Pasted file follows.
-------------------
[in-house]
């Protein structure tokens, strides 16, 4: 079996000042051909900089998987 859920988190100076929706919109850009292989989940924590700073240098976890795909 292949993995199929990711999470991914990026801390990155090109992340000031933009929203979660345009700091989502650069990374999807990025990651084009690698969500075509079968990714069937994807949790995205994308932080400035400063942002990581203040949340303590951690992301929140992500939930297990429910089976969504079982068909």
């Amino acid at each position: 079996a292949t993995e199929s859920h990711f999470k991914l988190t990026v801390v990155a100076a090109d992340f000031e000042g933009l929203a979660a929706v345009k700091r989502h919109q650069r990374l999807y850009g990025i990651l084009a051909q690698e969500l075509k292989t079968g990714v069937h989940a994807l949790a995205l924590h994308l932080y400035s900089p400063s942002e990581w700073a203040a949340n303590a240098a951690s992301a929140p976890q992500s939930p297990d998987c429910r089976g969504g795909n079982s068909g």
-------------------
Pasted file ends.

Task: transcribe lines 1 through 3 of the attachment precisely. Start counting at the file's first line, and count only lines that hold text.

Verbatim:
[in-house]
């Protein structure tokens, strides 16, 4: 079996000042051909900089998987 859920988190100076929706919109850009292989989940924590700073240098976890795909 292949993995199929990711999470991914990026801390990155090109992340000031933009929203979660345009700091989502650069990374999807990025990651084009690698969500075509079968990714069937994807949790995205994308932080400035400063942002990581203040949340303590951690992301929140992500939930297990429910089976969504079982068909």
């Amino acid at each position: 079996a292949t993995e199929s859920h990711f999470k991914l988190t990026v801390v990155a100076a090109d992340f000031e000042g933009l929203a979660a929706v345009k700091r989502h919109q650069r990374l999807y850009g990025i990651l084009a051909q690698e969500l075509k292989t079968g990714v069937h989940a994807l949790a995205l924590h994308l932080y400035s900089p400063s942002e990581w700073a203040a949340n303590a240098a951690s992301a929140p976890q992500s939930p297990d998987c429910r089976g969504g795909n079982s068909g």